Brain-based learning is also known as brain-compatible learning. It is the explicit acknowledgement that learning is fundamentally linked to the biological and chemical functioning of the brain. This may seem like a redundant concept but historically the role of the brain in the learning process has been overlooked. The revolution of education through brain-based learning is due to developments in neurological research (particularly in the 1990s), when new insights into the workings of the brain were discovered in light of innovative technologies and developments such as electrophysiological studies, neuropsychological tests and imaging techniques.
These brain studies have led to a shift in education and learning models. They lend greater significance to learner differences and sociocultural contexts, emphasizing how the brain learns. Brain-based learning offers a holistic look at the learning process and takes in the relationship between the emotions and memory as well as individual variables which affect learning. Brain-based learning relates the functions of different areas of the brain. For example the thalamus, which is located in the center of the brain, is associated with attention. Research has found that our bodies have cycles of approximately 90 to 110 minutes during which energy levels peak; at the bottom of the cycle, energy and attention decrease. Proponents of brain-based learning believe that these cycles should be exploited to optimize learning.
Brain activity such as stress can act as a barrier to complex thinking and creativity. Our natural responses to stress are counter-productive to the learning process. In highly stressful situations we may experience a psychophysiological response, which can lead to feelings of helplessness or fatigue. In these situations we know that information travels through the thalamus and amygdala and then moves into the cerebellum. In a school environment this reduces the capacity for learning to the memorization of isolated facts. Even something seemingly innocuous such as teasing by the student's peer group may be as threatening to the learner as a saber-toothed tiger in terms of eliciting a primal response from the brain. Using brain-based learning we can work this knowledge to our advantage by eliminating stress in the educational environment.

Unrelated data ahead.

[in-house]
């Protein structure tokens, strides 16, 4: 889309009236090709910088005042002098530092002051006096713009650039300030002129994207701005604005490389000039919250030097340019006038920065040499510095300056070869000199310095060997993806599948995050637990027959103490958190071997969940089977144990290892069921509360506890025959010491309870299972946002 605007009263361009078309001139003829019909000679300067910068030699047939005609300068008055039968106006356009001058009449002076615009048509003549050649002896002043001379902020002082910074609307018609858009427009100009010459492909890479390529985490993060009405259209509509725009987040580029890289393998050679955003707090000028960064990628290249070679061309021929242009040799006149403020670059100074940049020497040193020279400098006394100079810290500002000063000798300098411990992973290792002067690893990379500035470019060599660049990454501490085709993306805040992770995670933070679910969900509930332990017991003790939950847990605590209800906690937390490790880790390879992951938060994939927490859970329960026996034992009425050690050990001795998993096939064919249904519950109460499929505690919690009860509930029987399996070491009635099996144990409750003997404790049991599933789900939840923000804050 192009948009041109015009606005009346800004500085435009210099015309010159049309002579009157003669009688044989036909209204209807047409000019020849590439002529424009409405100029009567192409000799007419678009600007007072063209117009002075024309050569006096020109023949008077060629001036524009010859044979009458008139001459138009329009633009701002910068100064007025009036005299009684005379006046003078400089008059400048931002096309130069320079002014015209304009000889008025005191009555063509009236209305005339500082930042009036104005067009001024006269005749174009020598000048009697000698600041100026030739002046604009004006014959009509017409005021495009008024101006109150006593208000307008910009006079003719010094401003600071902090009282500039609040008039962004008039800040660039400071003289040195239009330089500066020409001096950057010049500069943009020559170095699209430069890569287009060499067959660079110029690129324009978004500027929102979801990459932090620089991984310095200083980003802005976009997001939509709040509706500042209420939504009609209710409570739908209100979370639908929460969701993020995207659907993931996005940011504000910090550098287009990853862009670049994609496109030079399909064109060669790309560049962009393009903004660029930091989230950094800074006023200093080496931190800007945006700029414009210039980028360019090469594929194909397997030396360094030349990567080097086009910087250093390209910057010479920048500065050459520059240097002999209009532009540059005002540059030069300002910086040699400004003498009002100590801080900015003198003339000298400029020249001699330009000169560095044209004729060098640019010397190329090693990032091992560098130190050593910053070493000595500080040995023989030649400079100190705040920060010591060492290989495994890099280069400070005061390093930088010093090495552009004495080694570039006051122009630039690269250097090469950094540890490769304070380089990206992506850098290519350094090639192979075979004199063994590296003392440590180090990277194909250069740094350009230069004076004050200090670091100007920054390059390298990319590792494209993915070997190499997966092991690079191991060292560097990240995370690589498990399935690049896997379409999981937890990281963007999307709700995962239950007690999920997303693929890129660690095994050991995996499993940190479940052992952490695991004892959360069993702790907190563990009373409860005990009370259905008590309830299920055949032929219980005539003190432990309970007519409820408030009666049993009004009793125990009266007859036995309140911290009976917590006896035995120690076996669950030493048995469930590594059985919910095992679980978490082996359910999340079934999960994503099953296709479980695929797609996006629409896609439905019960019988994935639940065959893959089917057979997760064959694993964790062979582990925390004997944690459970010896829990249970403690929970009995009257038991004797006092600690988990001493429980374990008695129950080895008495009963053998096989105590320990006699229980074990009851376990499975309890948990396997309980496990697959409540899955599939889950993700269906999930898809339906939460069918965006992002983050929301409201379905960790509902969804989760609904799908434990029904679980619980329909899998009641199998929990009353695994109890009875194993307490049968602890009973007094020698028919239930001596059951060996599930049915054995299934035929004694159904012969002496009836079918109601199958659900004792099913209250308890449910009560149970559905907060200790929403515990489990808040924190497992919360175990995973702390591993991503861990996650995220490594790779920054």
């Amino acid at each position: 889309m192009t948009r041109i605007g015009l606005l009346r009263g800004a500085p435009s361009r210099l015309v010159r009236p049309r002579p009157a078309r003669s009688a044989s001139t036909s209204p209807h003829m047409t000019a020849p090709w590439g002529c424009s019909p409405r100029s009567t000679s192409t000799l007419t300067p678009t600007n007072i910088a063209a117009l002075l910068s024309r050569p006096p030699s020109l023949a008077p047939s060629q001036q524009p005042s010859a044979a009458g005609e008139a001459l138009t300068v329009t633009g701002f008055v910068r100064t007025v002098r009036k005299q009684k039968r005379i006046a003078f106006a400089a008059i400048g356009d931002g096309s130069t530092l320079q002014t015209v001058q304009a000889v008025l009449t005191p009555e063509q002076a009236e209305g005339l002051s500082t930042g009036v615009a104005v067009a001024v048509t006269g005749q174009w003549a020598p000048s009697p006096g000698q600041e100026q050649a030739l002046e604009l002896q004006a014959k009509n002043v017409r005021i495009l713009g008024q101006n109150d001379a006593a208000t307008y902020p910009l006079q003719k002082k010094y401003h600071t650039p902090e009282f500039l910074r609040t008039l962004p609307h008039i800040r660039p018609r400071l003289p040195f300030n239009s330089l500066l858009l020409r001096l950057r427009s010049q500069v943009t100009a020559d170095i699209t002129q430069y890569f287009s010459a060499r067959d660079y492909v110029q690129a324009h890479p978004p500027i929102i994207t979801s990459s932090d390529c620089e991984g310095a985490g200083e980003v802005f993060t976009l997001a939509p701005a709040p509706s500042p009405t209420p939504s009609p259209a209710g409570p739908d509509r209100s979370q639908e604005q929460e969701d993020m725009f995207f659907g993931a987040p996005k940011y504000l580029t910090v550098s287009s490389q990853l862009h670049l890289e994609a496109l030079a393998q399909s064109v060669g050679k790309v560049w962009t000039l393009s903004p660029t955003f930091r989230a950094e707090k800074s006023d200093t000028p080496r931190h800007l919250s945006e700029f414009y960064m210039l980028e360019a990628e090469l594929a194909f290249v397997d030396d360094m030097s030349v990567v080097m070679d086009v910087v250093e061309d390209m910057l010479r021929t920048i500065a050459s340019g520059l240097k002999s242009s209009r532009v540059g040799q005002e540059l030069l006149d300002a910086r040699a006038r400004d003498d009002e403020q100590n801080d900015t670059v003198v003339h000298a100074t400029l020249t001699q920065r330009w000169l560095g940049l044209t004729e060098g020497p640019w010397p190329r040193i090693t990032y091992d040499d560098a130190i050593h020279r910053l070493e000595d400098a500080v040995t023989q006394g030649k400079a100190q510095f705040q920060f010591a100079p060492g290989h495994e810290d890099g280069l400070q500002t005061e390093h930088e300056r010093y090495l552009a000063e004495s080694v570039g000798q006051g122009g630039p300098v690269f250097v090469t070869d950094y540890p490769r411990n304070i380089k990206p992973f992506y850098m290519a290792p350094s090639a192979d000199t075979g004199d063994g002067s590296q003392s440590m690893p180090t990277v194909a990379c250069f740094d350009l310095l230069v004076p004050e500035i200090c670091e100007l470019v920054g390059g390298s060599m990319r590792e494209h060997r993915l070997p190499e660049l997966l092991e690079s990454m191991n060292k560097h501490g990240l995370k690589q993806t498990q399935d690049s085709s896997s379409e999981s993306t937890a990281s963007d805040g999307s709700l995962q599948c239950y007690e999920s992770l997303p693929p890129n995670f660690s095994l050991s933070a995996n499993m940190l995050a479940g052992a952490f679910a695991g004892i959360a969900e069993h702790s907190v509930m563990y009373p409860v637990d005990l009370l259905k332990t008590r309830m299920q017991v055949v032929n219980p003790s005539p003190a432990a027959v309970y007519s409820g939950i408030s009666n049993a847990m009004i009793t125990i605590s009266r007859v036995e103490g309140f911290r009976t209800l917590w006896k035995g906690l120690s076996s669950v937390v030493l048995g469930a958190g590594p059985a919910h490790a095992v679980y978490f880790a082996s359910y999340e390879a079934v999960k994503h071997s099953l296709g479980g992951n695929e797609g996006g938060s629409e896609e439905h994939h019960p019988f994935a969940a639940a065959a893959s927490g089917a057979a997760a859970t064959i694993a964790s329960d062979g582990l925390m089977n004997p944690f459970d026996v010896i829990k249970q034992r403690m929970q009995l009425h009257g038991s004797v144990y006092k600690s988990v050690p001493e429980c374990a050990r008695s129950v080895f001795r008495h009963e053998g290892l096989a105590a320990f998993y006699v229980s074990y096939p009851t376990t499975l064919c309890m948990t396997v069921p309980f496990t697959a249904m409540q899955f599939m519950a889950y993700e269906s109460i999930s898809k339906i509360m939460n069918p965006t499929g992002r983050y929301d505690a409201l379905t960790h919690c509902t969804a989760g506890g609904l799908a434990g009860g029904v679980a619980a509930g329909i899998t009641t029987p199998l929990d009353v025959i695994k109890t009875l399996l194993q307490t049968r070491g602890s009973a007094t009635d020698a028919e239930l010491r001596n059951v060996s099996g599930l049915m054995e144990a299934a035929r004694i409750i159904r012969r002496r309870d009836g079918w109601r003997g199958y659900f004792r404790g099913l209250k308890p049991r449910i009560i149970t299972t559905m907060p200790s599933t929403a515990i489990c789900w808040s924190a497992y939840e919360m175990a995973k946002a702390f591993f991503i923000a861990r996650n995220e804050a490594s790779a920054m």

Low stress levels are conducive to reflection and analytical thinking. In the traditional school environment, teachers may have thrived on high-stress tactics, perhaps focusing on the unprepared student in an attempt to motivate him or her. Brain-based learning calls into question this style of teaching, favoring a learning environment that is relaxed and safe for the student. An important aspect of brain-based learning is the learning environment itself. Students who join school from kindergarten and attend through to the end of high school will spend 13,000 hours of their time there; so for a significant portion of time their developing brains are exposed to the learning environment. Brain-based learning takes this into account and looks for ways to optimize the capacity for learning of the developing brain. External factors that can impact the brain's capacity to learn and retain information include room temperature, the time of the day, input quantity (capacity) and engagement (such as goal-orientated attention).
Maintaining a student's attention is a process of engaging the relevant neural networks in the brain. In a highly social environment this can be a challenge; such things as gossip, thirst or hunger or even a change in the weather outside can cause the typical student's attention to wander. To counter this, both external and internal distractions should be minimized. Ensuring a student's engagement in the classroom or learning environment also stimulates structures in the brain associated with pleasure. We learn better when we focus our sight, listen, and physically attend to information rather than simply memorizing it. When struggling to pay attention, brain activity is heightened in the prefrontal and posterior parietal lobes and the thalamus and anterior cingulate; in other words, our neurons are firing extra hard in an attempt to keep us attuned to what we are learning.
The brain's processing mechanisms play a large role in brain-based learning. Central to this is the brain's predilection for pattern-making. Learning should incorporate context to stimulate neural activity. The brain will use information in the context of knowledge that is already attained and stored, putting related events together in hierarchies and categories. Learning depends on the healthy functioning of the brain; if we stimulate it in the right way we are more likely to achieve educational goals. In short, the more we learn about the brain, the better we learn.